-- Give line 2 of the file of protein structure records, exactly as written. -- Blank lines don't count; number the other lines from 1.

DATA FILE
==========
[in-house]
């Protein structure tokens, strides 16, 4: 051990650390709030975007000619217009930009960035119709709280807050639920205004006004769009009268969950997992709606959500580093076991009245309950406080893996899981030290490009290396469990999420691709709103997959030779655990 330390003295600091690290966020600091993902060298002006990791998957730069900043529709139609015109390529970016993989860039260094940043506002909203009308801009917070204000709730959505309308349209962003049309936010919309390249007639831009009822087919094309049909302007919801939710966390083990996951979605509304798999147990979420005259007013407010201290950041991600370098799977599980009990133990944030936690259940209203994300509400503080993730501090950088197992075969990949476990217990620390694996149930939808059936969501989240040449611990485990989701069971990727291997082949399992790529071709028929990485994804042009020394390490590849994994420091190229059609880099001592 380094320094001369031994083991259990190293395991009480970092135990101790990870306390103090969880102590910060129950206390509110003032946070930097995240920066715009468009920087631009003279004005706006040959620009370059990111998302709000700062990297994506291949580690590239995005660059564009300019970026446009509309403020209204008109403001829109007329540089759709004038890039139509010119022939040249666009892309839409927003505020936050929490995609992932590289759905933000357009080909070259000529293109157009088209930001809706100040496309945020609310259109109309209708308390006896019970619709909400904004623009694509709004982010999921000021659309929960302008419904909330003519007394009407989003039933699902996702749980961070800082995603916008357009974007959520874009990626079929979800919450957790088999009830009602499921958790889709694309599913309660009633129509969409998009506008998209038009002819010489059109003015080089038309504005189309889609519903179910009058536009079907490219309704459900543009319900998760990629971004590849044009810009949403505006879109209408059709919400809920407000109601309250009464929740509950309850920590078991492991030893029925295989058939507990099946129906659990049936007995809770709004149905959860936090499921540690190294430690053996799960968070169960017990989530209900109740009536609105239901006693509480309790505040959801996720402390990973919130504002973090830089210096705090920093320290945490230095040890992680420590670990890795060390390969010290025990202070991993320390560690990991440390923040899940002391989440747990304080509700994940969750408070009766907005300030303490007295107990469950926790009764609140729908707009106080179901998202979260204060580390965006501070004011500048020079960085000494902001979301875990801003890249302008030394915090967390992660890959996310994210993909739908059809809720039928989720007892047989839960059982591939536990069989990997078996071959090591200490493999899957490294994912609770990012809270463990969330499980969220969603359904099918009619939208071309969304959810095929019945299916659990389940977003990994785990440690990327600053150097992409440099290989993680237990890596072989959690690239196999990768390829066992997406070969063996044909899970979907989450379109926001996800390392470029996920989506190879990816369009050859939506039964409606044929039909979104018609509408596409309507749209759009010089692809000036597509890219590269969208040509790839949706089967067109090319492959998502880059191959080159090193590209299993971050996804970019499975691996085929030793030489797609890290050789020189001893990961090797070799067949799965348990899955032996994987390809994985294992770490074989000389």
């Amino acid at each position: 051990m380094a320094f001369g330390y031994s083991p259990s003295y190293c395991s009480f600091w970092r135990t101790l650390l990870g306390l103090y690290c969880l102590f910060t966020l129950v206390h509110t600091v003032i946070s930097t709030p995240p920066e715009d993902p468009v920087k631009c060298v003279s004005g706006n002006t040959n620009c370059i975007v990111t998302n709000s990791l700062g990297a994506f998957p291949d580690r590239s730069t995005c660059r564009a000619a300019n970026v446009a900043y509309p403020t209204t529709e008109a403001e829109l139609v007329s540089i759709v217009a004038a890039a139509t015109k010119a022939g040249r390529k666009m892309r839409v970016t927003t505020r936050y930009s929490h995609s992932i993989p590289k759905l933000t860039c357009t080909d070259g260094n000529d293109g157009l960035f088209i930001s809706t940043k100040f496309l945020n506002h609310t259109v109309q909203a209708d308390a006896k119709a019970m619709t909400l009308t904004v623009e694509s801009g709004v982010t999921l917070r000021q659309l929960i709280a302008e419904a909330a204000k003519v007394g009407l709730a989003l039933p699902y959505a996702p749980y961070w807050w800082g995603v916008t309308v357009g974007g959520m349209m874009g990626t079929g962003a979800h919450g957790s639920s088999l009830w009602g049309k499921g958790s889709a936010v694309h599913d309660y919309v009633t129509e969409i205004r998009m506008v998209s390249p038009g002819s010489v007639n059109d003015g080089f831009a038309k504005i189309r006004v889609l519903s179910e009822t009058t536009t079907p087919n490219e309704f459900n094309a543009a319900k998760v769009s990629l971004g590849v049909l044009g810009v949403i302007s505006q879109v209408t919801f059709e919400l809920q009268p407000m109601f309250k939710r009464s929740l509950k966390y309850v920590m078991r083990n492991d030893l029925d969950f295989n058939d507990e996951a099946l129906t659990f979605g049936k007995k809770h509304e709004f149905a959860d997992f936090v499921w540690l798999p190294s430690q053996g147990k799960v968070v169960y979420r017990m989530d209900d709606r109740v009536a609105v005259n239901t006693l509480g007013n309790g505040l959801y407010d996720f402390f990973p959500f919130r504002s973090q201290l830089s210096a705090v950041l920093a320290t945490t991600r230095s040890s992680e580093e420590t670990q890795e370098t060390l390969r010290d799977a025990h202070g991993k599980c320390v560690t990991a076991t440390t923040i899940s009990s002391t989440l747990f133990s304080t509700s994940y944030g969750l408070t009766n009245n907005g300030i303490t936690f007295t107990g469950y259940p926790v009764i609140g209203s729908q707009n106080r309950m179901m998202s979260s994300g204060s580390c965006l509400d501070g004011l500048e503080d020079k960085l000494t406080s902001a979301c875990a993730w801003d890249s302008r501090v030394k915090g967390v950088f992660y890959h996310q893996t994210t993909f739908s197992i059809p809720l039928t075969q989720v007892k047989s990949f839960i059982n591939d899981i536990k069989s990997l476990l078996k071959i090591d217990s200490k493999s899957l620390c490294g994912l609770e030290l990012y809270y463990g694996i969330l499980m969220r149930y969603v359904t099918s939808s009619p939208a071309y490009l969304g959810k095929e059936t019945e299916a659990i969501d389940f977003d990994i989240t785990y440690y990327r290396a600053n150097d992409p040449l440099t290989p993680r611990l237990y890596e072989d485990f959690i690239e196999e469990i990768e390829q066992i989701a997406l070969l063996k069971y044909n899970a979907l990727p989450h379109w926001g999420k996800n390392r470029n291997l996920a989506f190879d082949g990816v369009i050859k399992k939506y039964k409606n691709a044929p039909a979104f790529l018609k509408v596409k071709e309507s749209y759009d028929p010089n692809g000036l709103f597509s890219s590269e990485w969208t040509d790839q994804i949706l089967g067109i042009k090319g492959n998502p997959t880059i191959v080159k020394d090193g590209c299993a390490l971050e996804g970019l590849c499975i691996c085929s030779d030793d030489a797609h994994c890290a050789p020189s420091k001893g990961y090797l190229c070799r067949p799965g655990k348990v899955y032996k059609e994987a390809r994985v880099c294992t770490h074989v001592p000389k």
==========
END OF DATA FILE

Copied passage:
């Protein structure tokens, strides 16, 4: 051990650390709030975007000619217009930009960035119709709280807050639920205004006004769009009268969950997992709606959500580093076991009245309950406080893996899981030290490009290396469990999420691709709103997959030779655990 330390003295600091690290966020600091993902060298002006990791998957730069900043529709139609015109390529970016993989860039260094940043506002909203009308801009917070204000709730959505309308349209962003049309936010919309390249007639831009009822087919094309049909302007919801939710966390083990996951979605509304798999147990979420005259007013407010201290950041991600370098799977599980009990133990944030936690259940209203994300509400503080993730501090950088197992075969990949476990217990620390694996149930939808059936969501989240040449611990485990989701069971990727291997082949399992790529071709028929990485994804042009020394390490590849994994420091190229059609880099001592 380094320094001369031994083991259990190293395991009480970092135990101790990870306390103090969880102590910060129950206390509110003032946070930097995240920066715009468009920087631009003279004005706006040959620009370059990111998302709000700062990297994506291949580690590239995005660059564009300019970026446009509309403020209204008109403001829109007329540089759709004038890039139509010119022939040249666009892309839409927003505020936050929490995609992932590289759905933000357009080909070259000529293109157009088209930001809706100040496309945020609310259109109309209708308390006896019970619709909400904004623009694509709004982010999921000021659309929960302008419904909330003519007394009407989003039933699902996702749980961070800082995603916008357009974007959520874009990626079929979800919450957790088999009830009602499921958790889709694309599913309660009633129509969409998009506008998209038009002819010489059109003015080089038309504005189309889609519903179910009058536009079907490219309704459900543009319900998760990629971004590849044009810009949403505006879109209408059709919400809920407000109601309250009464929740509950309850920590078991492991030893029925295989058939507990099946129906659990049936007995809770709004149905959860936090499921540690190294430690053996799960968070169960017990989530209900109740009536609105239901006693509480309790505040959801996720402390990973919130504002973090830089210096705090920093320290945490230095040890992680420590670990890795060390390969010290025990202070991993320390560690990991440390923040899940002391989440747990304080509700994940969750408070009766907005300030303490007295107990469950926790009764609140729908707009106080179901998202979260204060580390965006501070004011500048020079960085000494902001979301875990801003890249302008030394915090967390992660890959996310994210993909739908059809809720039928989720007892047989839960059982591939536990069989990997078996071959090591200490493999899957490294994912609770990012809270463990969330499980969220969603359904099918009619939208071309969304959810095929019945299916659990389940977003990994785990440690990327600053150097992409440099290989993680237990890596072989959690690239196999990768390829066992997406070969063996044909899970979907989450379109926001996800390392470029996920989506190879990816369009050859939506039964409606044929039909979104018609509408596409309507749209759009010089692809000036597509890219590269969208040509790839949706089967067109090319492959998502880059191959080159090193590209299993971050996804970019499975691996085929030793030489797609890290050789020189001893990961090797070799067949799965348990899955032996994987390809994985294992770490074989000389």